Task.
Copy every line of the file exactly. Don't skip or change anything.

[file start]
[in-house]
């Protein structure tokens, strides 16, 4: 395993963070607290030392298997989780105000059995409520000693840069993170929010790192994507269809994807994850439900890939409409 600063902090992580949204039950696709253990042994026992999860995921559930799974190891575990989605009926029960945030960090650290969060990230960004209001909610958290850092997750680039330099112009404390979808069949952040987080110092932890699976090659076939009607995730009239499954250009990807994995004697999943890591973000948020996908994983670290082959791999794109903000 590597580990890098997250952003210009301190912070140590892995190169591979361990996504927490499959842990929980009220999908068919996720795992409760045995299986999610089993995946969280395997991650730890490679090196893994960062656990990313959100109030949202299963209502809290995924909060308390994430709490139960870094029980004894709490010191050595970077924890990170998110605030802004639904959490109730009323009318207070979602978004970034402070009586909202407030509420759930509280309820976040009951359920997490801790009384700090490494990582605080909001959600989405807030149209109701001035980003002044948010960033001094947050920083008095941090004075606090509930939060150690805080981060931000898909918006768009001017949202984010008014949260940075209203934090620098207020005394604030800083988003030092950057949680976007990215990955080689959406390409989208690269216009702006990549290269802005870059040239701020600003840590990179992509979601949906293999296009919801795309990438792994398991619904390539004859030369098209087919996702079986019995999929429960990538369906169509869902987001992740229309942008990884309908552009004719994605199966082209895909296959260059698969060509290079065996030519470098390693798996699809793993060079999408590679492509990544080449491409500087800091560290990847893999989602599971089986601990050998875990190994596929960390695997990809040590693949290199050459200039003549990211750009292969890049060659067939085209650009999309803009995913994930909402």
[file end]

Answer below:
[in-house]
């Protein structure tokens, strides 16, 4: 395993963070607290030392298997989780105000059995409520000693840069993170929010790192994507269809994807994850439900890939409409 600063902090992580949204039950696709253990042994026992999860995921559930799974190891575990989605009926029960945030960090650290969060990230960004209001909610958290850092997750680039330099112009404390979808069949952040987080110092932890699976090659076939009607995730009239499954250009990807994995004697999943890591973000948020996908994983670290082959791999794109903000 590597580990890098997250952003210009301190912070140590892995190169591979361990996504927490499959842990929980009220999908068919996720795992409760045995299986999610089993995946969280395997991650730890490679090196893994960062656990990313959100109030949202299963209502809290995924909060308390994430709490139960870094029980004894709490010191050595970077924890990170998110605030802004639904959490109730009323009318207070979602978004970034402070009586909202407030509420759930509280309820976040009951359920997490801790009384700090490494990582605080909001959600989405807030149209109701001035980003002044948010960033001094947050920083008095941090004075606090509930939060150690805080981060931000898909918006768009001017949202984010008014949260940075209203934090620098207020005394604030800083988003030092950057949680976007990215990955080689959406390409989208690269216009702006990549290269802005870059040239701020600003840590990179992509979601949906293999296009919801795309990438792994398991619904390539004859030369098209087919996702079986019995999929429960990538369906169509869902987001992740229309942008990884309908552009004719994605199966082209895909296959260059698969060509290079065996030519470098390693798996699809793993060079999408590679492509990544080449491409500087800091560290990847893999989602599971089986601990050998875990190994596929960390695997990809040590693949290199050459200039003549990211750009292969890049060659067939085209650009999309803009995913994930909402």